Bruschetta is, after all, toast, a topic close to my heart. It is pretty common knowledge that many things from the simplest scraping- ripe tomato or garlic rubbed across the toasted bread, smashed chickpeas,etc., to all sort of sophisticated combinations, make lovely bruschetta. I intend to pass along a favorite wonderful, weird synergystic bruschetta recipe (not original to me). You need not, of course, bake your own ciabatta to make this, it will be fine on any good toasted bread. And it is very quick, and easy.
I do have a favorite ciabotta type bread which is excellent freshly baked, and turns into splendid, satisfying bruschetta when the first blush of its youth has passed. Recently , I made these Acme Herb Slabs for a superbowl party/lunch at work. (Yes, here in the 'burgh this was a citywide occasion to celebrate, pregame. In my office, serious homemade food of all sorts appears for every major festive event. This lunch party even had pork with sauerkraut and dumplings. Jealous?) My hope was that there would be a bit of the bread left over to take home and make bruscetta. There was.
The ciabatta-like recipe is from a favorite breadbaking source, the Maggie Glezer book, oft-cited here and appearing in the recipe link above. Ms. Glezer learned it from Steve Sullivan, of Acme Bread in Berkeley (and SF). The original contains rosemary, and is just dandy for most bruscetta pairings. If you want a whole lot of bruscetta, of different sorts, for a crowd, it would be a good idea to flavor some of your bread differently, depending on the topping intended. Toasted walnuts are great in this bread.
Slicing the slabs to make bruschetta, I was struck by how like the biscotti making process it is. You bake a big flat rectangle, slice it, and lay out and cook the slices some more, drying them out. A cross section of the flat bread, especially studded with walnuts, certainly resembles the italian cookie. It now occurs to me that this resemblance may well be of interest to absolutely no one but myself. At the time I first noticed it, however, I found it inexplicably delightful. What can I say? Digression is my middle name, and my brain must be wired for it.
In any event, this bruschetta is another nice find from Slow Mediterranean, a favorite Paula Wolfert book. I know it sounds odd, but it is especially delicious. PW says it is a traditional dish from the Canary Islands, as tweaked by Ferran Adria, the Catalonian chef famous for his really experimental stuff-like foams and what have you. You will definitely need some kind of mandoline or extra sharp slicer, as the avocado must be very thin. I use my el cheapo japanese mandoline to good effect. (n.b. I am driven to apologize for including so many names in this post-all of well known people who I know not at all. I live in fear of accidentally claiming as my own the endeavors of another. This sort of anxiety sometimes comes over otherwise normal individuals who have attended law school-the fear of failing to attribute, that is...the drive to apologize is my own from birth.)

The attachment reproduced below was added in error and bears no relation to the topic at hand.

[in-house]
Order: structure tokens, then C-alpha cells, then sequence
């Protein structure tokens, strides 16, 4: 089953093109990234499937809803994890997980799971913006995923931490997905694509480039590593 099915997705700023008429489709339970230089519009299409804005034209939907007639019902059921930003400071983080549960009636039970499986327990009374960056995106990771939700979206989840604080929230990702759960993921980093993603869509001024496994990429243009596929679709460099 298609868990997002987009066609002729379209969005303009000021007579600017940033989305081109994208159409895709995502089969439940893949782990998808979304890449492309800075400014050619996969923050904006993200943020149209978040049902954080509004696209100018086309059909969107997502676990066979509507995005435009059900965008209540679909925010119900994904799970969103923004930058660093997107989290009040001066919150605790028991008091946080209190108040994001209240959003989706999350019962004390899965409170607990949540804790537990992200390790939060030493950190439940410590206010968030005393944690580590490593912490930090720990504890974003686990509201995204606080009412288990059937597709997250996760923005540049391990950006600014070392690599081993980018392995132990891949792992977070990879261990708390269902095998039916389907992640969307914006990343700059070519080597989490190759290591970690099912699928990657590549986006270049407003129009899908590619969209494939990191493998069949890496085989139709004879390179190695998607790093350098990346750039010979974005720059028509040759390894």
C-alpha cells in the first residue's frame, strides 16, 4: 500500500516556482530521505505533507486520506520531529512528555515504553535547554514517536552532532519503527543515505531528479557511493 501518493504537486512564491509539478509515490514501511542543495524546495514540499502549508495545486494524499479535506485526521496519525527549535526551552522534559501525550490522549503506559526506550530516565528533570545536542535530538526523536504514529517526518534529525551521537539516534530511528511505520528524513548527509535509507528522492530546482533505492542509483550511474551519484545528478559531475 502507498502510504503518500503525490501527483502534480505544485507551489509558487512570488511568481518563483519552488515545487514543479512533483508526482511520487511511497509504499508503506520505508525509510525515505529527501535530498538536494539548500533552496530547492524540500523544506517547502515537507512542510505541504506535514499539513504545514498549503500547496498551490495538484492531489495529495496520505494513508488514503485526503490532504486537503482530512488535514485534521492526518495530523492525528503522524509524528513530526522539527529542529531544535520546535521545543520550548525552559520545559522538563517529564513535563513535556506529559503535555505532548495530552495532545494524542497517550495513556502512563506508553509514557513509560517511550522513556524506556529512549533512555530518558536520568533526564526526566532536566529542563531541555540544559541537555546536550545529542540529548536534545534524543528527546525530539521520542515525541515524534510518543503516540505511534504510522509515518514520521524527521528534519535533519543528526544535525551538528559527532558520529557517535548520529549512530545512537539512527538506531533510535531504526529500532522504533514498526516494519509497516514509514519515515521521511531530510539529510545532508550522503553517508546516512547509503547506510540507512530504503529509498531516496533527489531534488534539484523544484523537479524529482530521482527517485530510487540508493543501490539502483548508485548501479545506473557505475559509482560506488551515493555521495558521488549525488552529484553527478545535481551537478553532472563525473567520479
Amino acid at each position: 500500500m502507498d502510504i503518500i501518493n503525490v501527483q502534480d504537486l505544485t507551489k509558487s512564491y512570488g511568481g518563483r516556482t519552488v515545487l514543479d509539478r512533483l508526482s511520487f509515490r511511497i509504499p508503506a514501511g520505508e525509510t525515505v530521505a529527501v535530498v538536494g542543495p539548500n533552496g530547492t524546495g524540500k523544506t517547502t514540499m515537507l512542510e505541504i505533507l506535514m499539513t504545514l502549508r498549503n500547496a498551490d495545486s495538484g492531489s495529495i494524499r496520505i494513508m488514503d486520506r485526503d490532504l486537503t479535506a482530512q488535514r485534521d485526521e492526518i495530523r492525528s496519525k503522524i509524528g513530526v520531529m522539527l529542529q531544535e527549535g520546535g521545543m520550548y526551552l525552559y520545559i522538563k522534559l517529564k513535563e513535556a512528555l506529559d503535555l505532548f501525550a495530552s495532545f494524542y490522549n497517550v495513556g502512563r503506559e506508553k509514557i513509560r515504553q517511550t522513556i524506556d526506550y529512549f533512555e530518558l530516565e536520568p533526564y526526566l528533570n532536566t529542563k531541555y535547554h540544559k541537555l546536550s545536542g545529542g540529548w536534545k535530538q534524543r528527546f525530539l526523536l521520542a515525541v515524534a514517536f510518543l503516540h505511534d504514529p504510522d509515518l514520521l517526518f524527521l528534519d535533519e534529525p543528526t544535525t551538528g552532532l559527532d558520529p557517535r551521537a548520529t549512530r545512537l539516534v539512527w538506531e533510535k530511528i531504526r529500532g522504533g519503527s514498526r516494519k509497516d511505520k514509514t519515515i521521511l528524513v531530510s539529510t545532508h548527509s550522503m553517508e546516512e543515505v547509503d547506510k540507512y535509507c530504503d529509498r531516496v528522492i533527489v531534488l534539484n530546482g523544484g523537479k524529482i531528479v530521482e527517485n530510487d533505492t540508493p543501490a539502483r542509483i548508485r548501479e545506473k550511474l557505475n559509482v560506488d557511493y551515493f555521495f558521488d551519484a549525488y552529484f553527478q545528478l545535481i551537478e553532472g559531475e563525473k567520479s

For 4 to 6 as a starter-fewer for a lunch:
good olive oil 4 tbsps
chopped flat leaf parsley 2 tbsps
sherry vinegar 1 tbsp
S and P
4 1/2 oz cans of whole portuguese sardines in olive oil 2 cans
large avocago-ripe but not squishy
thin slices day old bread 6
scallions, white part only, chopped 4
Make a vinagrette with the oil, vinegar parsley, s and p. Slice the sardines and marinate in the vinagrette for at least an hour. Chill the avocado in the fridge while it marinates. Slice the avocado paper thin, removing skin and pit while slicing. Grill or broil the bread. Brush bread with vinagrette, and top ,each with 3-4 slices of the avocado. Drain sardines and put some on top. Scatter with chopped scallion, and eat right away. Did I mention that I love this?
P.S. GO STILLERS! , an'at.